Typical organic photoconductive CGMs include, for example, one or more of azo pigments, such as Sudan Red, Dian Blue, Janus Green B, and the like; quinone pigments such as Algol Yellow, Pyrene Quinone, Indanthrene Brilliant Violet RRP, and the like; quinocyanine pigments; perylene pigments; indigo pigments such as indigo, thioindigo, and the like; bisbenzoimidazole pigments such as Indofast Orange toner, and the like; phthalocyanine pigments such as copper phthalocyanine, aluminochloro-phthalocyanine, titanyl phthalocyanine, hydroxy gallium phthalocyanine and the like; quinacridone pigments; or azulene compounds. Typical inorganic photoconductive CGMs include, for example, cadmium sulfide, cadmium sulfoselenide, cadmium selenide, crystalline and selenium, lead oxide and other chalcogenides. Preferably, the CGM includes at least one photosensitive pigment. Rt, a measure of peak roughness at 0.1 mm, may be as low as about 40 counts, preferably, Rt (at 0.1 mm) is at least about 300 counts. Rt measuring peak roughness at 0.4 mm is preferably about 0, although Rt (at 0.4 mm) counts of up to about 150 and other Rt counts are possible.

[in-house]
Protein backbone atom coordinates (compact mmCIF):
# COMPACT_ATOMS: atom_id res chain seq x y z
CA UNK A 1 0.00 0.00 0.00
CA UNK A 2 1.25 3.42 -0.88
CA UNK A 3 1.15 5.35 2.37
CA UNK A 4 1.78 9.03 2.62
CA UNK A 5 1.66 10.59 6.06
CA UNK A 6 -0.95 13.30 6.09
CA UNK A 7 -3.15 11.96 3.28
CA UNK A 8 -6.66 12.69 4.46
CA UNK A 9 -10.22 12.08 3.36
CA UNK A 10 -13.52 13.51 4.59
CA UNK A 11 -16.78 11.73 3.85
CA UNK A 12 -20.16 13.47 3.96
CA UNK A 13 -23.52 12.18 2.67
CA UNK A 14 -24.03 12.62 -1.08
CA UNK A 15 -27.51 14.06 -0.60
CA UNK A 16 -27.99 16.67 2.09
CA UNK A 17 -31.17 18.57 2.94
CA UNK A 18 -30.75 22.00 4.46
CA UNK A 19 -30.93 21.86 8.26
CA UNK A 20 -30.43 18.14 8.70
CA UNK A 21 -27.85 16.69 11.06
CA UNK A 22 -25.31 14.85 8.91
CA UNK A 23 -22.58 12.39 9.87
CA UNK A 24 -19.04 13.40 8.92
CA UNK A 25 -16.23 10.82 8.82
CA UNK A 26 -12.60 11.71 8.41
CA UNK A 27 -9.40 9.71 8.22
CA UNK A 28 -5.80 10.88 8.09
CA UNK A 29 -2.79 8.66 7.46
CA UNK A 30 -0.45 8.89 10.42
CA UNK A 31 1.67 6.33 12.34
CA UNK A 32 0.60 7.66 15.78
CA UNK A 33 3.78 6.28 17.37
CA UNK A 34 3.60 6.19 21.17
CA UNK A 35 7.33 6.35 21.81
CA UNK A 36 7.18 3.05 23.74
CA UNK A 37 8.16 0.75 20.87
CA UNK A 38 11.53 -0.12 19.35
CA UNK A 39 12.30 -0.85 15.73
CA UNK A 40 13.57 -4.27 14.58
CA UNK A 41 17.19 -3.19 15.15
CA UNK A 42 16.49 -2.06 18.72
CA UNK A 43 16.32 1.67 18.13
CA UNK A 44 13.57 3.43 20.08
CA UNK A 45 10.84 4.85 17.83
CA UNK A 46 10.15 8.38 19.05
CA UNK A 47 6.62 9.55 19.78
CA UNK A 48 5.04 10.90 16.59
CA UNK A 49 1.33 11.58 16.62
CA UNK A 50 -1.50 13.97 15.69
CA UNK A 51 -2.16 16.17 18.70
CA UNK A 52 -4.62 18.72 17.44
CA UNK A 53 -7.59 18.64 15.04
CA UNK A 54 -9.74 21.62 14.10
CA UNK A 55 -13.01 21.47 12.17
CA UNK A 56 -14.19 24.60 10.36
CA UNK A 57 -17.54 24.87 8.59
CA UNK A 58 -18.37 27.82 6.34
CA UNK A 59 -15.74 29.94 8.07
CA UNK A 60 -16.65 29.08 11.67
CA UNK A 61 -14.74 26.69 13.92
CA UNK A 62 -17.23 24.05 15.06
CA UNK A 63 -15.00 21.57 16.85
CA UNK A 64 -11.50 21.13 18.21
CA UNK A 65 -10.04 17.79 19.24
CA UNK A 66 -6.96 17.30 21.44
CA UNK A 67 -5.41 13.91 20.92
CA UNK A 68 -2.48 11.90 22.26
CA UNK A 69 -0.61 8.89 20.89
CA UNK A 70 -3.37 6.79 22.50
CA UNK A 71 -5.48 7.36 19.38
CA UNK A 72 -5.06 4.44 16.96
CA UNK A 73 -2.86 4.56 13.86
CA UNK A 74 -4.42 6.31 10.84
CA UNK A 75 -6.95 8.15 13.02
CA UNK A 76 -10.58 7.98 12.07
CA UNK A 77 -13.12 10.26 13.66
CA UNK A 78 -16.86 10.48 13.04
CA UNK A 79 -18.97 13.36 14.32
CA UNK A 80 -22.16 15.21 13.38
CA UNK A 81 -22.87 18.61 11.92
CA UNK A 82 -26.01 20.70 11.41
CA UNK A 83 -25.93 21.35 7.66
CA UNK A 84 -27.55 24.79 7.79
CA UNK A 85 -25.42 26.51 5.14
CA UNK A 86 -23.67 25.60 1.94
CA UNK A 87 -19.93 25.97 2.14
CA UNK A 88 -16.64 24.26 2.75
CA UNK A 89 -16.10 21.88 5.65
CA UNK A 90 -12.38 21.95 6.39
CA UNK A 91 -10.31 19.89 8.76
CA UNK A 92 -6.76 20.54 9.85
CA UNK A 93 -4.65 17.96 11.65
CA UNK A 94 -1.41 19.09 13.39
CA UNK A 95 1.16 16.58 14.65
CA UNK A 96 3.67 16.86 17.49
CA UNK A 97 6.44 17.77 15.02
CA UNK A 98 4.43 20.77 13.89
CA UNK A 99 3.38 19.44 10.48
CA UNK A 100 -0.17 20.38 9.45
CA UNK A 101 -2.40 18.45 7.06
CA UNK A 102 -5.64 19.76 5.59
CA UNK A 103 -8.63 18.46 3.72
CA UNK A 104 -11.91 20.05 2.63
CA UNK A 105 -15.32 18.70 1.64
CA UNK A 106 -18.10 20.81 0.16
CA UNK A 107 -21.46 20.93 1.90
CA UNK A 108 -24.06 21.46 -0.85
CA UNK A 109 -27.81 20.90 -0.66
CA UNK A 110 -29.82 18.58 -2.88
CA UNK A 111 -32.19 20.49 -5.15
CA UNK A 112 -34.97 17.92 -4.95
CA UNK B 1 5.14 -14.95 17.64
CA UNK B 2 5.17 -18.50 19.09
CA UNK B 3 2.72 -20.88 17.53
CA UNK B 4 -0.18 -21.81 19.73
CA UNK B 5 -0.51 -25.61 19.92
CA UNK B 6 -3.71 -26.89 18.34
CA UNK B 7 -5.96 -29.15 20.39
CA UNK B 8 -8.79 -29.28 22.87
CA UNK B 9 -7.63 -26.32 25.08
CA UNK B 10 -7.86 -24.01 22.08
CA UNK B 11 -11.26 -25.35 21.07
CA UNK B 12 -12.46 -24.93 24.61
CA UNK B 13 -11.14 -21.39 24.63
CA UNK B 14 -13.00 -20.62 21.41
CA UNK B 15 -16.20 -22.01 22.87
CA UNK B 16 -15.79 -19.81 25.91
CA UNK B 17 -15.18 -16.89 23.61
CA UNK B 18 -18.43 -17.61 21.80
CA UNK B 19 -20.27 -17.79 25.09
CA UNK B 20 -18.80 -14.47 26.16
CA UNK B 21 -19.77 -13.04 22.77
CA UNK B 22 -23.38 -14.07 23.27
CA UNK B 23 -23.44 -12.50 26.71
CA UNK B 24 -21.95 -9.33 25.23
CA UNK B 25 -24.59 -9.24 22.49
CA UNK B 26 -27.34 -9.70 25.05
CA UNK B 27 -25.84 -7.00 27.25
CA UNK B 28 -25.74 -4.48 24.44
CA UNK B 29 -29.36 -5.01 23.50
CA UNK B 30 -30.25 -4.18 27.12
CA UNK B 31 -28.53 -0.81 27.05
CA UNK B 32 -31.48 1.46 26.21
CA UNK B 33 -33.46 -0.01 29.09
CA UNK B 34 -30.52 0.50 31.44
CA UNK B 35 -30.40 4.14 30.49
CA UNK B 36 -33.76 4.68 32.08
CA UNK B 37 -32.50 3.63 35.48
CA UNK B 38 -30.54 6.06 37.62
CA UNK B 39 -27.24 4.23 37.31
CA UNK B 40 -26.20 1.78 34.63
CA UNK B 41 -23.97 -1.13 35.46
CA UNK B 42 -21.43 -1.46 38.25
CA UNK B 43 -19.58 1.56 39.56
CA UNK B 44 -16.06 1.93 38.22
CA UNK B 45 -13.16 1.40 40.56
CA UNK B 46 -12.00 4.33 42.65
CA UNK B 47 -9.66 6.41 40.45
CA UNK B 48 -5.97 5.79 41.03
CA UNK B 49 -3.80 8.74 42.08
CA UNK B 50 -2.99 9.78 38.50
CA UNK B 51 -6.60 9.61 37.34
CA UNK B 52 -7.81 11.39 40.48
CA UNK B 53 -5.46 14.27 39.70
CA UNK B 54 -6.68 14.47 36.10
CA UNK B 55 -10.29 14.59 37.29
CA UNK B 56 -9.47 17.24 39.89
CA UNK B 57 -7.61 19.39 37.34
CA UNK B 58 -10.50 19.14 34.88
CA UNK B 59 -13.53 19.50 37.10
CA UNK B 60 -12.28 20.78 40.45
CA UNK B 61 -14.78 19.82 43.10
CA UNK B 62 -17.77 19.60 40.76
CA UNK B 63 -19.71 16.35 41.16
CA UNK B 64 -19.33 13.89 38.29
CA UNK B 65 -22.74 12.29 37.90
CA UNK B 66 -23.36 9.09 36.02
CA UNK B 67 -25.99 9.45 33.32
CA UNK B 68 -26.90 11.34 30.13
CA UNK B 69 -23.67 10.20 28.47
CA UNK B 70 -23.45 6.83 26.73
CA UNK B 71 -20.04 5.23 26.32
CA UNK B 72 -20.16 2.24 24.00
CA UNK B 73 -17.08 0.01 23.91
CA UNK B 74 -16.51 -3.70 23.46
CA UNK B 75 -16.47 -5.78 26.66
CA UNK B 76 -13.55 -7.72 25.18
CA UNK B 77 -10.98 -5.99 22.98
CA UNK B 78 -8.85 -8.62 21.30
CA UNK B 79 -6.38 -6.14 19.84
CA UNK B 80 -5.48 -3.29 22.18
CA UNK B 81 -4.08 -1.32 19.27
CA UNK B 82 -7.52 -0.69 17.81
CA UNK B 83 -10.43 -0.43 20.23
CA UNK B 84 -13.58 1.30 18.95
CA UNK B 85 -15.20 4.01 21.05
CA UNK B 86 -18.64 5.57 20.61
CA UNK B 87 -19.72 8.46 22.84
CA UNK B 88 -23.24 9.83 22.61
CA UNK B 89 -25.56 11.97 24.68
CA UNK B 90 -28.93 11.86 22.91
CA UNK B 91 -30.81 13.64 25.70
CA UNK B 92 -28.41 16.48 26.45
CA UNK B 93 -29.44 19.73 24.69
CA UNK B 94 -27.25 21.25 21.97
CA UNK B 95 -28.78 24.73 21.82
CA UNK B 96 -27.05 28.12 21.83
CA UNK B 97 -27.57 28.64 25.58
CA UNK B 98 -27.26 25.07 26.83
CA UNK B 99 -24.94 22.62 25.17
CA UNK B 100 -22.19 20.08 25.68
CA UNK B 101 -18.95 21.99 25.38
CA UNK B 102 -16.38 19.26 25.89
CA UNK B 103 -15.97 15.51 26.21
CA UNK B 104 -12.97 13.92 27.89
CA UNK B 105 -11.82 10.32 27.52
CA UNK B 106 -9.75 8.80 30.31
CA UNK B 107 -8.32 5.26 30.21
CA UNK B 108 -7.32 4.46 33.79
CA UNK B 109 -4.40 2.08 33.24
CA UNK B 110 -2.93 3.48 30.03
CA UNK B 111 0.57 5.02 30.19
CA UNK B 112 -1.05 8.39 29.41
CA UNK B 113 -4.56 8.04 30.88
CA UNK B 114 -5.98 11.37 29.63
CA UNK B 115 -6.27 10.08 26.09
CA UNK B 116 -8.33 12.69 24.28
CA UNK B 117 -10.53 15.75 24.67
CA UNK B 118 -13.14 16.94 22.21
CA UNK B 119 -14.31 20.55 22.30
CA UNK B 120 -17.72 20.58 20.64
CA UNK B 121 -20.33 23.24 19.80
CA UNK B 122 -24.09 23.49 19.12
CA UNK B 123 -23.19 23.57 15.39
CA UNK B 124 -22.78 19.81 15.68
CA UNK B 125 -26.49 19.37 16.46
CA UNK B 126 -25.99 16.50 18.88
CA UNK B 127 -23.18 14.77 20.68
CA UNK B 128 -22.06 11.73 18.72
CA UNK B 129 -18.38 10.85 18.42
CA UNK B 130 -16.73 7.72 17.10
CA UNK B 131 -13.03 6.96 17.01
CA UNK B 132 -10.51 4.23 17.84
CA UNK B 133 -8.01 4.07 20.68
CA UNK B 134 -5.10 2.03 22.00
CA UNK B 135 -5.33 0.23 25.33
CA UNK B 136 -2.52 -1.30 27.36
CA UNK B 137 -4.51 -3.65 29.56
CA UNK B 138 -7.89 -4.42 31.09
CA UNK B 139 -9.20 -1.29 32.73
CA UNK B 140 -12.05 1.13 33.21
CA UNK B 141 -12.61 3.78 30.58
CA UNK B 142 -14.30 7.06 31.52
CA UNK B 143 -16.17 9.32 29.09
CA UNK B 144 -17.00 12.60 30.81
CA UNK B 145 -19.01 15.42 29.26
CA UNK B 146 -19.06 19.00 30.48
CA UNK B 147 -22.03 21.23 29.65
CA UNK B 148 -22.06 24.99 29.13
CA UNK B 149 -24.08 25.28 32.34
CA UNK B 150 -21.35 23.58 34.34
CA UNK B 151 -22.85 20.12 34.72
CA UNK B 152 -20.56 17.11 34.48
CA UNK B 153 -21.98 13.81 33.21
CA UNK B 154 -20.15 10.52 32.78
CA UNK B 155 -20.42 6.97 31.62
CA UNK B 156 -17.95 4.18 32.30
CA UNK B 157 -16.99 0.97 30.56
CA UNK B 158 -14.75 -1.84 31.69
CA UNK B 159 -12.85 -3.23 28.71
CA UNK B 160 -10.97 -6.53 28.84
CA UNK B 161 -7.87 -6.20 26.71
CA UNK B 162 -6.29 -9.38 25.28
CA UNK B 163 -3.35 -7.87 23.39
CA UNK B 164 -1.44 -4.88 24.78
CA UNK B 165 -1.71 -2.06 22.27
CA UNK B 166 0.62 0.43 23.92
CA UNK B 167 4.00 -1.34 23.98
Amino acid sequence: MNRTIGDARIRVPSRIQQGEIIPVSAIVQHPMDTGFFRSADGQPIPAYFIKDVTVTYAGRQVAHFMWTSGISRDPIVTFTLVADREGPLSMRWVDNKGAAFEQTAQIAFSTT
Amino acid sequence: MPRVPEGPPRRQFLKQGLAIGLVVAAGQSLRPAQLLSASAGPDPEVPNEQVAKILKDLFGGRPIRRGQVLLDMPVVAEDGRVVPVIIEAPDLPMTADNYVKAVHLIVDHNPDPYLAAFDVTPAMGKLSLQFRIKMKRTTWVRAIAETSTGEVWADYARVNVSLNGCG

The CGM may also include a layer of electrically conductive or non-conductive binder material such as an organic or inorganic composition. Any suitable resin binder material may be employed in the CGM. Exemplary resins include polycarbonates, acrylate polymers, methacrylate polymers, vinyl polymers, cellulose polymers, polyesters, polysiloxanes, polyamides, polyurethanes, epoxies, polyvinylacetals, and the like. Preferably, a vinyl resin is used in CGM.